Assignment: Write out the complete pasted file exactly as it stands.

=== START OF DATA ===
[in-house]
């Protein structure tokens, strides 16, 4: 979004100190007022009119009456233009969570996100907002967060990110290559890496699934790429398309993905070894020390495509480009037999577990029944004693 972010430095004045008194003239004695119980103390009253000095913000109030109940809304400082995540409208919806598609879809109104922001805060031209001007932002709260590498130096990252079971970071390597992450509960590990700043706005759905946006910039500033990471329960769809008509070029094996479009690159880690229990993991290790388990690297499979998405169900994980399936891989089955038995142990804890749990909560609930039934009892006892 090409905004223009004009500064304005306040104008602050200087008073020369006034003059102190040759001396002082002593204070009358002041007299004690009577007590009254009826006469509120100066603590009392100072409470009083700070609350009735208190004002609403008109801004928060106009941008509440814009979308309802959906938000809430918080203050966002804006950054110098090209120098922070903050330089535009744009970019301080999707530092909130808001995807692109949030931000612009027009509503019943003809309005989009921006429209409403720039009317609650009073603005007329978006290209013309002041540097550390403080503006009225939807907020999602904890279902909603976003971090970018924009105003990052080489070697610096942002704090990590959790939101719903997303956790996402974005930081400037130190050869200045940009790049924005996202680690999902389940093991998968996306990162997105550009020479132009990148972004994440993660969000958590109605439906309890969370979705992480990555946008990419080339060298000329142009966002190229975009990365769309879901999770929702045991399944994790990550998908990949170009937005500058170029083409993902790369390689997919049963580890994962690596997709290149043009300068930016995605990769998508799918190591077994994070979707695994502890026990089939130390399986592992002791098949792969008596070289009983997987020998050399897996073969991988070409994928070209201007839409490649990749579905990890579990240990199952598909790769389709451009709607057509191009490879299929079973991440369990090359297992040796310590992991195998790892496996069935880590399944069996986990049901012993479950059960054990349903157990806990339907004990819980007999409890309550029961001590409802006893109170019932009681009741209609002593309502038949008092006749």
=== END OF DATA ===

[in-house]
């Protein structure tokens, strides 16, 4: 979004100190007022009119009456233009969570996100907002967060990110290559890496699934790429398309993905070894020390495509480009037999577990029944004693 972010430095004045008194003239004695119980103390009253000095913000109030109940809304400082995540409208919806598609879809109104922001805060031209001007932002709260590498130096990252079971970071390597992450509960590990700043706005759905946006910039500033990471329960769809008509070029094996479009690159880690229990993991290790388990690297499979998405169900994980399936891989089955038995142990804890749990909560609930039934009892006892 090409905004223009004009500064304005306040104008602050200087008073020369006034003059102190040759001396002082002593204070009358002041007299004690009577007590009254009826006469509120100066603590009392100072409470009083700070609350009735208190004002609403008109801004928060106009941008509440814009979308309802959906938000809430918080203050966002804006950054110098090209120098922070903050330089535009744009970019301080999707530092909130808001995807692109949030931000612009027009509503019943003809309005989009921006429209409403720039009317609650009073603005007329978006290209013309002041540097550390403080503006009225939807907020999602904890279902909603976003971090970018924009105003990052080489070697610096942002704090990590959790939101719903997303956790996402974005930081400037130190050869200045940009790049924005996202680690999902389940093991998968996306990162997105550009020479132009990148972004994440993660969000958590109605439906309890969370979705992480990555946008990419080339060298000329142009966002190229975009990365769309879901999770929702045991399944994790990550998908990949170009937005500058170029083409993902790369390689997919049963580890994962690596997709290149043009300068930016995605990769998508799918190591077994994070979707695994502890026990089939130390399986592992002791098949792969008596070289009983997987020998050399897996073969991988070409994928070209201007839409490649990749579905990890579990240990199952598909790769389709451009709607057509191009490879299929079973991440369990090359297992040796310590992991195998790892496996069935880590399944069996986990049901012993479950059960054990349903157990806990339907004990819980007999409890309550029961001590409802006893109170019932009681009741209609002593309502038949008092006749």